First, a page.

TAYLOR, ALAN: THE REAL CANCUN
COOL IN CANCUN
When non-drinker Alan Taylor, a 19 year-old student from Texas, auditioned for The Real Cancun (a ‘reality’ movie about students on their spring break) with 10,000 other hopefuls, he never imagined he would become its unlikely star. Although his screen presence is slightly nerdy, in person he proves to be in charge of his own destiny and is surprisingly cool. Louise Keller spoke to him in Sydney.
Whatever possessed you to audition for The Real Cancun?
Back home I go to a University in West Texas where they had passed flyers out all over the college campus. I found one in my friend’s trash can and I folded it up and put it in my pocket. It’s not every day you see an audition for a movie, you know. Then I went to apply for a job as a waiter in a restaurant and completely bombed the whole audition process. So I thought, what the heck, I’ll go and see if I can be in this movie. I went to the audition; they called me back and before I knew it I was in the movie and they were flying me out to Cancun. It all happened so quickly.
Let me take you back to the day that you were selected. Where were you and what were the circumstances?
The filmmakers kinda teased me. They would say ‘We really like you, we want to interview some of your friends, and we’ve narrowed it down’. Then I made it to the finals with about 50 others. And then they called me and said I’ll ‘probably’ be in the movie. I was riding my bike at the time and I had to pull over and I said ‘probably?’ I didn’t know how to take that. Then a couple of hours later they called me again and by that point it had been going on for a month, so I didn’t jump up and down or scream or anything. I got used to the idea. It was like ‘Cool. Ok you’re going to be in a movie.’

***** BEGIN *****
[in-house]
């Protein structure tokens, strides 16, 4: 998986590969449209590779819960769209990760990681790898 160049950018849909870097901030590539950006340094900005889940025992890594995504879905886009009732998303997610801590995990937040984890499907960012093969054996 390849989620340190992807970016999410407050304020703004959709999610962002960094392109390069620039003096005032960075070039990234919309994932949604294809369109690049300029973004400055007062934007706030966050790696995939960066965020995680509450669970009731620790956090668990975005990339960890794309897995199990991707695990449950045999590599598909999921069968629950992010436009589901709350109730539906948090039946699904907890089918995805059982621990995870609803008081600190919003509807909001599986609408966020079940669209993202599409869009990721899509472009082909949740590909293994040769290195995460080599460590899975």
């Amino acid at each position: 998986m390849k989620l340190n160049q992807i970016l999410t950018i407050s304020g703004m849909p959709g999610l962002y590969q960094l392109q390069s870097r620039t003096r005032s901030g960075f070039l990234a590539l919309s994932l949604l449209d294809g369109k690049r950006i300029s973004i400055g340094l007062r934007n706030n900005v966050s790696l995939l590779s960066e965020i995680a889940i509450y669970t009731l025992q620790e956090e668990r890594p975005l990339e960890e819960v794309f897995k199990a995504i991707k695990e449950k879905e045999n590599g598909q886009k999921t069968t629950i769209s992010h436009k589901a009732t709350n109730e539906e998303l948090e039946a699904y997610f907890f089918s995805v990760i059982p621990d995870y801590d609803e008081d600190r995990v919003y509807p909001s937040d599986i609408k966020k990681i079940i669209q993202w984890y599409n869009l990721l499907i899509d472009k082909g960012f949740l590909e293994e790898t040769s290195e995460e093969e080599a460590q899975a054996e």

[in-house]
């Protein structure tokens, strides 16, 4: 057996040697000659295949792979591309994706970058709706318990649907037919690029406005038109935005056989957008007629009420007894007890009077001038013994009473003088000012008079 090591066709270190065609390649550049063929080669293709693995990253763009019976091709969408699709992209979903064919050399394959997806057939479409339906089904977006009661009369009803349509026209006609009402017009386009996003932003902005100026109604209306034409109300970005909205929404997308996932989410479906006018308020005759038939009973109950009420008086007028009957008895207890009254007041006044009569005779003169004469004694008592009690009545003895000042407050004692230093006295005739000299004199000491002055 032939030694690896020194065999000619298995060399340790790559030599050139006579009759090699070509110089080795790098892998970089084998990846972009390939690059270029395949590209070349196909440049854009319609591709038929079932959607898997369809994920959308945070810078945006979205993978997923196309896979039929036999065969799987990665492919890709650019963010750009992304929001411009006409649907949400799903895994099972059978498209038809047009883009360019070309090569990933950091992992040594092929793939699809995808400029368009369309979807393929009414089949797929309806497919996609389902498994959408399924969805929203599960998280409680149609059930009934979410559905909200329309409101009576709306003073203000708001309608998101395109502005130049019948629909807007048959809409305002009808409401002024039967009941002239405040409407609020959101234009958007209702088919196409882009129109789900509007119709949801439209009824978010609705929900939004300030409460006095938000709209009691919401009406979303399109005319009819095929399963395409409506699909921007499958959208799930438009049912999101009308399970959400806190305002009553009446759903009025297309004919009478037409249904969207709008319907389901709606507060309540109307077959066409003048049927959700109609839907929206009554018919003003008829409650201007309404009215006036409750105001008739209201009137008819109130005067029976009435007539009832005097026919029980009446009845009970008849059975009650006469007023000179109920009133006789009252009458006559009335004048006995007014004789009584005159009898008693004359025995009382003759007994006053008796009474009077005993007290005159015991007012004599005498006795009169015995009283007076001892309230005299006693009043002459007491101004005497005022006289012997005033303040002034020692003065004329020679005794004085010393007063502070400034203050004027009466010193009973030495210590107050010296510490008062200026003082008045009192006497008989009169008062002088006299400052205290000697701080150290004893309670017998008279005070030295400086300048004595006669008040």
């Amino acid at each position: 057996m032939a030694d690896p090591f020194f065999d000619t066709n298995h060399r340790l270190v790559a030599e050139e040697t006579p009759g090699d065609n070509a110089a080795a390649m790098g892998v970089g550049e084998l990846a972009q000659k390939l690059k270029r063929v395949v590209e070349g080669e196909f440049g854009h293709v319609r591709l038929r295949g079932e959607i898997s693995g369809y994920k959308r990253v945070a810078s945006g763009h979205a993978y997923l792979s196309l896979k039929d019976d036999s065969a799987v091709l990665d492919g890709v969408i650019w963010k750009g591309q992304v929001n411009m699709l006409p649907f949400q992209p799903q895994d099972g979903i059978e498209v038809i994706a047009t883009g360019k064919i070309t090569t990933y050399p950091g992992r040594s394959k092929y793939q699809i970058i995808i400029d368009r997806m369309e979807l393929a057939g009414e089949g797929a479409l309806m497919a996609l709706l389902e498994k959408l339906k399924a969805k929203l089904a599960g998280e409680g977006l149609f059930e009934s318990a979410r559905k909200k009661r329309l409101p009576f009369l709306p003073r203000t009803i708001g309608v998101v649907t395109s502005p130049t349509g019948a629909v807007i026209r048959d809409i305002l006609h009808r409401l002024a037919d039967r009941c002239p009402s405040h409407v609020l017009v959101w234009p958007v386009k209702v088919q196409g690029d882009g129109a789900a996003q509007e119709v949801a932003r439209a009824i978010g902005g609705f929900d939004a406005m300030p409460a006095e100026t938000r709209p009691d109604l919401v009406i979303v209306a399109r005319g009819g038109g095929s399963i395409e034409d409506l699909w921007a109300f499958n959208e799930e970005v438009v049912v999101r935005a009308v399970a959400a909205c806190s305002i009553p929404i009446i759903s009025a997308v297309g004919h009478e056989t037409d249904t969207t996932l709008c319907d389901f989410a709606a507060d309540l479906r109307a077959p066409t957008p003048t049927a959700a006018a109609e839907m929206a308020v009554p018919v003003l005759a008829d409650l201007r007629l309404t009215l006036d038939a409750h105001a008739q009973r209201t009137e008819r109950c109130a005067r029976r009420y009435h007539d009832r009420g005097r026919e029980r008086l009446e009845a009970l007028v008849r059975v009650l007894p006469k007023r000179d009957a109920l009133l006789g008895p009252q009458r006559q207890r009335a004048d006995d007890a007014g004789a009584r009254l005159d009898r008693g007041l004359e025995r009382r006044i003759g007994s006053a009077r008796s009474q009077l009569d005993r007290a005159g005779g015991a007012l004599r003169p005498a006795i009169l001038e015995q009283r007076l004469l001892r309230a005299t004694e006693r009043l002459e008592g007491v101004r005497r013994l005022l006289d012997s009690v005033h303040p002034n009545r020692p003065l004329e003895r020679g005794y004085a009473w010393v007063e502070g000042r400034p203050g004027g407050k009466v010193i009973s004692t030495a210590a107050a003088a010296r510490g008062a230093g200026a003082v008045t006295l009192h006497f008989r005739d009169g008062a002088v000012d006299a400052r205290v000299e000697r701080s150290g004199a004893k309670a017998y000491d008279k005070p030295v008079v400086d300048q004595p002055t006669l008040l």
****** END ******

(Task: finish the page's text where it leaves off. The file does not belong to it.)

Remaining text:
Was the experience what you expected?
Well I had no idea what to expect, and I tried really hard not to think about it too much, so when I finally got there, I was just taking everything in; it was just surreal. The whole thing. The whole time – even now. It doesn’t even feel like I was in a movie. It feels like I just went to Spring Break and that’s it.
Were you nervous or self conscious?
The cameras made me nervous the first couple of days. It’s kinda hard having a big ol’ camera and a big ol’ boom mike 24 hours a day. With the cameras always shooting you – it gets rather annoying (laughs). At some point after the first day or two I got totally fed up with it I just decided I was going to enjoy myself whether there was a camera there or not. And I had a good time. A really good time.
Tell me your most embarrassing or favourite moment?
I didn’t really get embarrassed the whole week. But I can tell you what my favourite moment was. And that’s the hot body contest that we had. I can’t decide if my favourite thing was winning the $150 or watching the losers’ faces, because those guys those muscular guys who spend hours every day working out, tanning, spiking their hair, buying new clothes with $150 jeans and everything. Trying very hard. Yeah. Major egos. I just walked out there, wiggled my bum a little bit and then I won. So that was the greatest feeling ever, watching their faces.
Did you make friends on the set?